If Donald Trump wins the Republican presidential nomination in 2016, recent history suggests he may need to realign the electorate in order to win the general election.
In part one we took a look at data that showed despite skepticism from the political class, Trump could absolutely win the nomination. Given his particular voter base, however, and the way he would likely manage a general election, the traditional coalition it takes for a Republican to win the White House may have to be reconfigured with Trump as standard-bearer.
The last major realignment we had in American politics was during the election of 1980, which saw the advent of the Moral Majority (or values voters) that gave Ronald Reagan a third leg to the conservative stool his ideological predecessor, Barry Goldwater, never had. This alliance of pro-life Catholics and evangelicals, forged in response to Roe v. Wade and the hedonism of the counter-culture, became the dominant force in the GOP’s grassroots, creating a new coalition that changed the election map. As a result, southern Democrats nowadays are a rare breed.
For example, prior to Roe the Democrats won the Catholic vote in six of the previous seven presidential elections; Catholics were one of the most loyal Democrat voting blocs post World War II. Since Roe, however, every Republican presidential election victory except one has one thing in common—the GOP won the Catholic vote. The lone exception was in 2000 when George W. Bush was elected president without winning the popular vote, which is a historical outlier.
Translation: If Republicans do not run a strong pro-life candidate for president, they don’t have enough else in common with Catholic voters to win the Catholic vote. And Trump is not a strong pro-life candidate. Just a few months ago Trump was named Planned Parenthood’s “favorite Republican.”
There are two other important factors to contemporary Republican presidential election victories—energizing evangelicals and winning middle class voters.
Evangelicals accounted for half of the total 2012 GOP primary vote, according to a study by CBS News, and remain the largest single constituency in the GOP base. Republican nominees depend on that base to be energized every bit as much as Democrats need minority voters to enthusiastically support their nominee. A candidate who mocks what spiritual conversion can do to renew someone’s life, as Trump just did during a campaign stop in Iowa last week, is going to have a hard time energizing evangelicals.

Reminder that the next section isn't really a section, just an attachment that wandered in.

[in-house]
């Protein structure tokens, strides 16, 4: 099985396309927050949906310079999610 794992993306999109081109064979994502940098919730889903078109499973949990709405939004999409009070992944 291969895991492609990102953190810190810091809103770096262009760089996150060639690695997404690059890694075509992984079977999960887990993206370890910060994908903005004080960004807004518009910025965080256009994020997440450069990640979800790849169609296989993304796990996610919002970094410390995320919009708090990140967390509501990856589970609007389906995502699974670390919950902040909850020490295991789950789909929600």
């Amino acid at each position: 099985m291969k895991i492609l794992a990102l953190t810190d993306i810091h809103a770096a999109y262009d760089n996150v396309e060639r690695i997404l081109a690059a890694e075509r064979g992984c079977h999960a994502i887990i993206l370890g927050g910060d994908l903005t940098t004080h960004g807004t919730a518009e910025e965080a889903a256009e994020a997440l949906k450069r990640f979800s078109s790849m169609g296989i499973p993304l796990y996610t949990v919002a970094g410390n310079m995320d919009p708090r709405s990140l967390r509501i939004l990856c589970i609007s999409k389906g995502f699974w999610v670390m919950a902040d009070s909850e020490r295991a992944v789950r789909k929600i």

On the other hand, given the current makeup of Trump’s support base, there is evidence he would perform well with middle class voters in the general. And every time Republicans have won middle class voters since 1980, they’ve won the White House. According to polling analysis, the lower the income and the bluer your collar, the more likely you are to support Trump in this primary. These voters appreciate Trump’s chutzpah, and see him as a poison pill to a system they’ve all but given up on. Not to mention they are the people most likely to be negatively impacted by the financial and societal costs of illegal immigration.
Nevertheless, if Trump sees erosion in the GOP’s values voter base, he’s going to need to add other constituencies to his existing supporters in order to forge a winning coalition. Especially when you consider Trump’s willingness to alter his positions on the fly, because virtually every even moderately conservative position Trump is taking now is a contradiction of his previous progressive positions. Therefore, one could certainly come to the conclusion he is taking these positions now to cater to the primary electorate, and then will pivot away from several of them in the general when he believes he already has those voters locked up.
Translation: If Trump wasn’t willing to defend Kim Davis and religious liberty in a primary dominated by evangelicals when it would help him, it’s doubtful he’ll pick up that cross in a general election. And a Republican nominee perceived as weak on religious liberty is going to have a hard time energizing evangelicals in this environment.
Without winning the Catholic vote or energizing evangelicals, where would Trump go to get the voters he needs? Could he nationally emulate the Jesse Ventura gubernatorial campaign in Minnesota back in 1998? Are there enough voters, regardless of ideology, angry enough at the system to “burn it down?”
As that would be Trump’s best chance at the White House, if he were the nominee, we would find out. And the Republican Party, as well as the national political landscape, would never be the same—for better or for worse.
Finally, there is one “x-factor” here: Who would Trump select as a running mate?
Traditionally, voters don’t go to the polls based on who’s at the bottom of the ticket; rather, they focus almost exclusively on the name at the top. However, this isn’t a traditional cycle, otherwise we wouldn’t be taking a Trump candidacy seriously in the first place.
Could Trump select a running mate who would act as his, say, “conservative ambassador,” dispatched to keep that base active and engaged despite their reservations about the nominee? Would it even work if he tried? As we saw when Al Gore (Joe Lieberman) and John McCain (Sarah Palin) each chose strong running mates, the tendency within the campaign is to rein them in rather than unleash their potential. Would Trump’s ego allow for what amounts to a parallel campaign of conservative outreach, which would elevate that running mate to almost co-president status in the minds of millions of voters?
Either way, a Trump nomination ushers in a brave new world where all the previous bets are off. Trump atop the GOP ticket would definitely be dramatically different in its approach, but that doesn’t guarantee dramatically different results.
First published at the Conservative Review
The opinions expressed by columnists are their own and do not necessarily represent the views of Barb Wire.